Tuesday, October 11, 2016

New ROOF!!!

Yep, that's right.  We're having to put a new roof on this mobile home renovation.  We won't be completely tearing off the old roof, we'll just be putting a new roof over the top of the old one.  And the reason for our haste is because with the recent rains that we've had, we discovered leaks coming in through the roof.  In all of our replacing of rot, tearing out and re-framing of the interior and exterior walls, the roof has flexed so much that things just aren't as sealed and connected as they were before we started.  We knew this was coming from the beginning, we were hoping to be able to do it later but with these new leaks we decided that before we put new materials on the walls like insulation and drywall we should probably fix the leak situation.  We definitely don't want for any of our new materials to get ruined because of leaks! 

Pictured right is our roof before. The new addition roof on the left and the old mobile home roof on the right after 2 coats of aluminum protectant. You can also see Mike up there helping TJ get the measurements lined out. We're so thankful for his help!

The first step was to set a 2x4 ridge on the peak of the roof.  As you can see, these are blocked with small cuts of 2x4 to connect each piece together.  We used 3 inch ring shank nails.  We used 10 foot 2x4's, and the ridge took about 8 2x4's.

These rafters were placed directly on top of the existing rafters in the ceiling of the house.  We used the same 3 inch ring shank nails to nail these rafters through the roof into the existing ceiling rafters.  Since the existing roof metal was in such bad shape, not all of the new rafters were able to sit flush, as you can see the gaps above.  So 6 inch lag screws were used on every other rafter to screw them into the top plate of the exterior walls.  This is to ensure the wind doesn't budge our new roof.  These rafters are set roughly 2 feet apart to match the existing rafters in the ceiling but not every rafter was exactly 2 feet apart.  We used roughly 80 10-foot 2x4's for the rafters.  The overhang you see above will be trimmed in the end to accommodate fascia board, but we plan to leave about a foot overhang to help with water runoff.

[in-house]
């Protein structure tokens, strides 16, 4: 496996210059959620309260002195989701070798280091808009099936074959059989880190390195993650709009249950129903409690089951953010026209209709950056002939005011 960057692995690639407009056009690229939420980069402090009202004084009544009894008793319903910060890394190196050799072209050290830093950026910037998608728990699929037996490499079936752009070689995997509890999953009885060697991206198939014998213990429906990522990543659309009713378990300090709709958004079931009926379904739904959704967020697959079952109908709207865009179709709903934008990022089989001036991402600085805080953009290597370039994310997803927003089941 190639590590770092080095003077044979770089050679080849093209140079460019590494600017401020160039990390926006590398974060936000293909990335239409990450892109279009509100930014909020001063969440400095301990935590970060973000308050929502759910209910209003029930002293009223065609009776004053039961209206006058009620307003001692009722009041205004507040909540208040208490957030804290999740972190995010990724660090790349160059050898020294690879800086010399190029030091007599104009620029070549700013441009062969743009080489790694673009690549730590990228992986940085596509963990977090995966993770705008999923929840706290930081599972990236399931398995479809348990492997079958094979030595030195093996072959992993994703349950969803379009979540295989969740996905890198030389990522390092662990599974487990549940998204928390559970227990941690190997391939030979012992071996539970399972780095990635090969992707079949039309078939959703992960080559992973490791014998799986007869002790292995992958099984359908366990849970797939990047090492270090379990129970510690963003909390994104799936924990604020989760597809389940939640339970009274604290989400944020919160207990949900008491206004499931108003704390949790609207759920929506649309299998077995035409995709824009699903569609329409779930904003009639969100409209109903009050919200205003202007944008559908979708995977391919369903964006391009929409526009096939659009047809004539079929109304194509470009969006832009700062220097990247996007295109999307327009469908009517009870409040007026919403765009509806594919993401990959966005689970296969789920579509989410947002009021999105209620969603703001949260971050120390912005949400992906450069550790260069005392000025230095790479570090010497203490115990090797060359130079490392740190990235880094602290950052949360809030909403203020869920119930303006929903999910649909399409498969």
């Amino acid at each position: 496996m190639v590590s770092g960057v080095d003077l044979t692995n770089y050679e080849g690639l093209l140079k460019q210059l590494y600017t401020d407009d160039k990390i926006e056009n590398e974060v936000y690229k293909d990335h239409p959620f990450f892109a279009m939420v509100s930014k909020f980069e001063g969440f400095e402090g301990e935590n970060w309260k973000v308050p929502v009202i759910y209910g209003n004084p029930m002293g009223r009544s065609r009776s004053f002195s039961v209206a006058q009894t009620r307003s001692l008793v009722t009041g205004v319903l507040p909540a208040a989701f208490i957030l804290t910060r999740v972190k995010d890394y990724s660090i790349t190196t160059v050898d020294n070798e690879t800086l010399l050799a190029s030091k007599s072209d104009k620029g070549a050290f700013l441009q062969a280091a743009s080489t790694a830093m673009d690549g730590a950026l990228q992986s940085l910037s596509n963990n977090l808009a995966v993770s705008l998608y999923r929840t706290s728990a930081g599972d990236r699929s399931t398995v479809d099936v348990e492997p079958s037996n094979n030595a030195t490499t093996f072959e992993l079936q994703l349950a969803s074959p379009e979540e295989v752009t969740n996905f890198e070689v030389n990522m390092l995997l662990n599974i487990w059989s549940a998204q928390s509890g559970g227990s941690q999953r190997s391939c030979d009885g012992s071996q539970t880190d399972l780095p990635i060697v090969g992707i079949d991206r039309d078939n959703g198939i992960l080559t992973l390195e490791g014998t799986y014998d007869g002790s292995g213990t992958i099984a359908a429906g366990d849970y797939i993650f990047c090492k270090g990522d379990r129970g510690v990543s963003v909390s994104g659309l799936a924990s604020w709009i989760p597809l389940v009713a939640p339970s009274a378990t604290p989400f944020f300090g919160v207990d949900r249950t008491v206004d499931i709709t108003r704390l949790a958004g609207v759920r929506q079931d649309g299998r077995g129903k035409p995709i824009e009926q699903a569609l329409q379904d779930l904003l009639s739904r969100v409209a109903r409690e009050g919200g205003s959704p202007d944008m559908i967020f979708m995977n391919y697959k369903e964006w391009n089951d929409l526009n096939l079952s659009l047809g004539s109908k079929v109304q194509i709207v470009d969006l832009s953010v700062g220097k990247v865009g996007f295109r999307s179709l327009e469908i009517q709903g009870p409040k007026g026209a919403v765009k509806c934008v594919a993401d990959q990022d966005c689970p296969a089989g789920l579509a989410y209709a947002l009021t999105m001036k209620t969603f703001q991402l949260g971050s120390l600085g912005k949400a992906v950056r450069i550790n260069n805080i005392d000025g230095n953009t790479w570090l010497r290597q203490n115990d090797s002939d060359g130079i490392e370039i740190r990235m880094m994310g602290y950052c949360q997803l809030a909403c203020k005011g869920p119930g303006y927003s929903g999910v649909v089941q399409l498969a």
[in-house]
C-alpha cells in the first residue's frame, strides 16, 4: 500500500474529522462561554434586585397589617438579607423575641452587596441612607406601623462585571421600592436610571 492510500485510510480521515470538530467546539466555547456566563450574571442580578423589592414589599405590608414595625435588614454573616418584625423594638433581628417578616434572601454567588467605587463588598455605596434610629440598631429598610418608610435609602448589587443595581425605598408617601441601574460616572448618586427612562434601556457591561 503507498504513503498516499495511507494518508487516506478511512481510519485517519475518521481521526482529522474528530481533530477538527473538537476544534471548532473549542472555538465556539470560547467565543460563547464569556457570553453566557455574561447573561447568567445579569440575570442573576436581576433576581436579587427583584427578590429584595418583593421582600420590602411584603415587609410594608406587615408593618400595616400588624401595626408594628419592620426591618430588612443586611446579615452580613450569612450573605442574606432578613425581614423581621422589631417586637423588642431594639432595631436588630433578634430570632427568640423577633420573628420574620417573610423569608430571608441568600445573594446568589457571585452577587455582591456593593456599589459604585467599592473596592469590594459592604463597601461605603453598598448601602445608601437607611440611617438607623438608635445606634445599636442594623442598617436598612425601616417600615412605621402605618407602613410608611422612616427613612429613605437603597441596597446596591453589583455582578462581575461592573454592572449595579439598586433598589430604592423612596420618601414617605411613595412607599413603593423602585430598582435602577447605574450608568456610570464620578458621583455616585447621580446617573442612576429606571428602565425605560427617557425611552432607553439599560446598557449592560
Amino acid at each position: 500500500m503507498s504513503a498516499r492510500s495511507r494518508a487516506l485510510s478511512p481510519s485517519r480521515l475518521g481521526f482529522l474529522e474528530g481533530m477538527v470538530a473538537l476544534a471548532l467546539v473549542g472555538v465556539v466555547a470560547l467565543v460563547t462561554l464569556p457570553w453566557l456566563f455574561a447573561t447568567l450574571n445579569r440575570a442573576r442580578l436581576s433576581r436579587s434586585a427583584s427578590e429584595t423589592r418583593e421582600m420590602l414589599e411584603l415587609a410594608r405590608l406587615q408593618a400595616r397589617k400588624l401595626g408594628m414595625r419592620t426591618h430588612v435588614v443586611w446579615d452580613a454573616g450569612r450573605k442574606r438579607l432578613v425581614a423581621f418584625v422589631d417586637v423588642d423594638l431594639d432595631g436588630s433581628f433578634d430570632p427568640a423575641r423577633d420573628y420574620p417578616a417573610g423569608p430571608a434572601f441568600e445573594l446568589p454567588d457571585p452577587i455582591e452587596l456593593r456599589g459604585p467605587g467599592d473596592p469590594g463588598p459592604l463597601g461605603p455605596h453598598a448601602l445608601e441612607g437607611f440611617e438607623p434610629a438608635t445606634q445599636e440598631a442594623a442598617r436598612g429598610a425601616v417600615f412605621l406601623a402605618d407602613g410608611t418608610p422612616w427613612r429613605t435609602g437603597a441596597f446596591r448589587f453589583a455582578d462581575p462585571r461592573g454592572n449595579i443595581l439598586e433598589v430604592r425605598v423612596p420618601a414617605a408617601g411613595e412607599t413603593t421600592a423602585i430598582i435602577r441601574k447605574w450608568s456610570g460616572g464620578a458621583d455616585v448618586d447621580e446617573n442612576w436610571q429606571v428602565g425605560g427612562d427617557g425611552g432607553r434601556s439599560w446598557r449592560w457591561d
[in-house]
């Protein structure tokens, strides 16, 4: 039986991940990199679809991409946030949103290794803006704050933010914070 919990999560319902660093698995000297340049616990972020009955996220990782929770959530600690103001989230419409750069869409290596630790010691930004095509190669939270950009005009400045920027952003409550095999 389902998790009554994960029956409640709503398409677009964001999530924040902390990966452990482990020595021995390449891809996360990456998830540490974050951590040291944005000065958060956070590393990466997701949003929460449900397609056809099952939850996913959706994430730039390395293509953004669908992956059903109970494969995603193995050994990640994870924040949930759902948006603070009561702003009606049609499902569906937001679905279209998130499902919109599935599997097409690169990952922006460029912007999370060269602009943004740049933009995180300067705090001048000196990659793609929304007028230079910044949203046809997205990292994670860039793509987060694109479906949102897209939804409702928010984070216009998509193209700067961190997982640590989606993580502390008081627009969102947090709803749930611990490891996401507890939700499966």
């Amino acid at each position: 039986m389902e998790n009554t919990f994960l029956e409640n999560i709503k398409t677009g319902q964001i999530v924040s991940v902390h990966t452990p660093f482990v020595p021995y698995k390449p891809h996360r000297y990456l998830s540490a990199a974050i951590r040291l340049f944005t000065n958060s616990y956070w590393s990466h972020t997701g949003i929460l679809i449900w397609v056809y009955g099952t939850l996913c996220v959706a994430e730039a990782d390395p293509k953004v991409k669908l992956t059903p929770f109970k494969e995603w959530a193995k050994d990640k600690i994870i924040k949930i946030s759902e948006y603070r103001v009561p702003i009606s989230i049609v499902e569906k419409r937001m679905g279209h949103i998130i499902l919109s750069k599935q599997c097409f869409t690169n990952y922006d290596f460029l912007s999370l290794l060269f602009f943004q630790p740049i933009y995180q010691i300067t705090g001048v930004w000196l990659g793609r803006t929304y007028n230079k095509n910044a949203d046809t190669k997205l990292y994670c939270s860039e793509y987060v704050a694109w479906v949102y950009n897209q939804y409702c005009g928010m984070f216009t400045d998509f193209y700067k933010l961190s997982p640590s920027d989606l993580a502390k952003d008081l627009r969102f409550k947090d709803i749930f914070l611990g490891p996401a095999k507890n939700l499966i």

The notch pictured above was cut in every rafter in 4 spots to support the furring strips.  These cuts made the job very time consuming.  A miter saw was used to make these notches.  We went with 1x3 furring strips to save on cost. 

Above you can see the furring strips running across the rafters.  They are 1x3x8 and about 120 of these were used.

Here's the roof with pretty much all of the lumber in place!  Now we're ready for metal! 

Above you can see the overhang before we added the fascia. 

And above you can see the overhang after it was trimmed, and fascia was installed.  This is just added protection for the rafters from moisture. The fascia was made out of 14 foot 2x6's.  A router was used to cut a groove for the soffit.

We used 50 sheets of 9 foot R-Panel to cover the roof, 25 sheets on each side.  They were fastened to the furring strips with metal roofing screws. Close to 1,000 screws were used.  Each sheet of metal was fitted from the bottom up using a piece of 2x4 to get exactly 1 1/2 inch overhang past the fascia, to help with water runoff.  Each sheet of metal has to be screwed down to the furring strips, so for that reason, and for safety purposes, it's best to only put in place a couple of sheets at a time while you are screwing them in.  This will help you to keep track of where the furring strips are as you are putting in your screws.

  There are 2 plumbing vents, 1 in each bathroom that sticks up out of the roof.  Holes had to be cut in the metal to accommodate these.  We used a rubber flashing to seal these vent pipes to protect against leaks.  They applied a bead of silicone at the bottom of the boot and put in lots of screws to hold in place.